Housing Finance in Libya

Overview

This profile is also available in French here.

To download a pdf version of the full 2021 Libya country profile, click here.

A decade of political instability and recurring wars in Libya has created a major humanitarian crisis including internal displacement and lack of access to basic needs and adequate housing. With a population of around 6.91 million, including 585 000 migrants and refugees and more than 447 000 internally displaced persons (IDPs). Informal settlements have multiplied, straining the public utility network and basic service provision. Libya’s population is predominantly urban (80.69%) with an urbanisation rate of 1.74% in 2021. There is no recent official data on the housing deficit. However, even before 2011 there was a large housing deficit and this has been aggravated by the war. The effects of COVID-19 is compounded by the fact that Libya has a higher risk factor of infection due to widespread population displacement and the increase in informal settlements. With the absence of adequate housing, water and health facilities, the country remains vulnerable to COVID-19.

On 23 October 2020, Libya celebrated a ceasefire agreement which halted hostilities between the competing governments and military forces and paved the way for new executive authorities facilitated by United Nations Support Mission in Libya). In March 2021, the new Government of National Unity (GNU) was established and replaced the Government of National Accord (GNA) and the parallel eastern cabinet. The government is designed to last until December 2021 when Libyans are meant to freely elect the next administration. All the key domestic actors, including General Khalifa Haftar, have endorsed the Libya Political Dialogue Forum, the process through which the new authorities were selected. The role of the GNU is to launch a national reconciliation programme and prepare the elections. There is hope for reconciliation as, for the first time since 2011, the political dialogues have been inclusive, and have included women, youth, tribes, ethnic groups, and even the supporters of former regime of Muammar Gaddafi. The so called “greens” are also included.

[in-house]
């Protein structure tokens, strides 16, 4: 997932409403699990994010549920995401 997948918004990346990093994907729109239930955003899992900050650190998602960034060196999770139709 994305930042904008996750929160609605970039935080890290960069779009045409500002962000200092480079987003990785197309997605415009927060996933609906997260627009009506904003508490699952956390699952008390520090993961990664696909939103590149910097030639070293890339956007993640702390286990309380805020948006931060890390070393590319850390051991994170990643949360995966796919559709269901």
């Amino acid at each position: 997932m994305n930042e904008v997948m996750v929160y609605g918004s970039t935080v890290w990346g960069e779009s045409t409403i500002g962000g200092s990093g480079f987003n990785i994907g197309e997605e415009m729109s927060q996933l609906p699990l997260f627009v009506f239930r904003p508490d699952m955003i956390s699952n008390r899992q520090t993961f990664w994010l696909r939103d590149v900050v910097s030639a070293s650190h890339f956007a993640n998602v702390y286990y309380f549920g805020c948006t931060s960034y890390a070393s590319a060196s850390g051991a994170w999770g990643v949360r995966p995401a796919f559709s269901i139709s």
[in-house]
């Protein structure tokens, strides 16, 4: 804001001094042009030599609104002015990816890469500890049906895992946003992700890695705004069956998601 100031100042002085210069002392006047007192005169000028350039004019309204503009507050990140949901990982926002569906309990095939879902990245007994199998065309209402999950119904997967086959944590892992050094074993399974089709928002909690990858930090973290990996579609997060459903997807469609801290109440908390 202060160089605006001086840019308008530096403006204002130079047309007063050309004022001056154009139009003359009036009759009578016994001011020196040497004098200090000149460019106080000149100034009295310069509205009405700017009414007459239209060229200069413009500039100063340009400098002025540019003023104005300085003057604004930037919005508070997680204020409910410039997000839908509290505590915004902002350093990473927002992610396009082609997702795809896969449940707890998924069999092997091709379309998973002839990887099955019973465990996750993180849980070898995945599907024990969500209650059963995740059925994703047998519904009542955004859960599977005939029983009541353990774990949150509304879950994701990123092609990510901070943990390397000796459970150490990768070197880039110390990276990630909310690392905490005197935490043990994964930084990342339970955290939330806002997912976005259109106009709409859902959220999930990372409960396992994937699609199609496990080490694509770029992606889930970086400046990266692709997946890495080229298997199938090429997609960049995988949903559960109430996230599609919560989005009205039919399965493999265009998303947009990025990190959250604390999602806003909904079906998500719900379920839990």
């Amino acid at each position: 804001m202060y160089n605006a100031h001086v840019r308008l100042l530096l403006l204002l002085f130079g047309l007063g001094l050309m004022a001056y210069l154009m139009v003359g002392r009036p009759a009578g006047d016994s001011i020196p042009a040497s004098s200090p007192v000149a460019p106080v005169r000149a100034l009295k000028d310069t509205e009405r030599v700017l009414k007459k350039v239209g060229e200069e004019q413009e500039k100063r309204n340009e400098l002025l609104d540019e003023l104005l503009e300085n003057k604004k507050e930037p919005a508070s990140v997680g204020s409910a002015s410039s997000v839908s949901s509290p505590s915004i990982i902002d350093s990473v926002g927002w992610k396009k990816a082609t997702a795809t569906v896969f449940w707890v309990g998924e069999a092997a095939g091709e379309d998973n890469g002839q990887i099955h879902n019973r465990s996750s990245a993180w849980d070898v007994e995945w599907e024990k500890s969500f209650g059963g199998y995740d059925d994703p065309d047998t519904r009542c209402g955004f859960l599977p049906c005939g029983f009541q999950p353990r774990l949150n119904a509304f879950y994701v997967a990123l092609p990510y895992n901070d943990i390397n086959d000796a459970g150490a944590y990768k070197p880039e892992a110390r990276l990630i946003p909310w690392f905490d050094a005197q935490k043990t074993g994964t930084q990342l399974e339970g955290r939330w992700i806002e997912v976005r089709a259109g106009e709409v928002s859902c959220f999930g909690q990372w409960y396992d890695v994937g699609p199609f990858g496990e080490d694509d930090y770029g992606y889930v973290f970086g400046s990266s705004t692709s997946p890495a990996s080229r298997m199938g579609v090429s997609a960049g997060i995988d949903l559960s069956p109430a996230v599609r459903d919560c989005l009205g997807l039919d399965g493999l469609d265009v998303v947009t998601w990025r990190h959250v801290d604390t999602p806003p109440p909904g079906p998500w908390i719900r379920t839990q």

Find out more information on the housing finance sector of Libya, including key stakeholders, important policies and housing affordability:

 


Each year, CAHF publishes its Housing Finance in Africa Yearbook. The profile above is from the 2021 edition, which has up-to-date profiles for 55 African countries.

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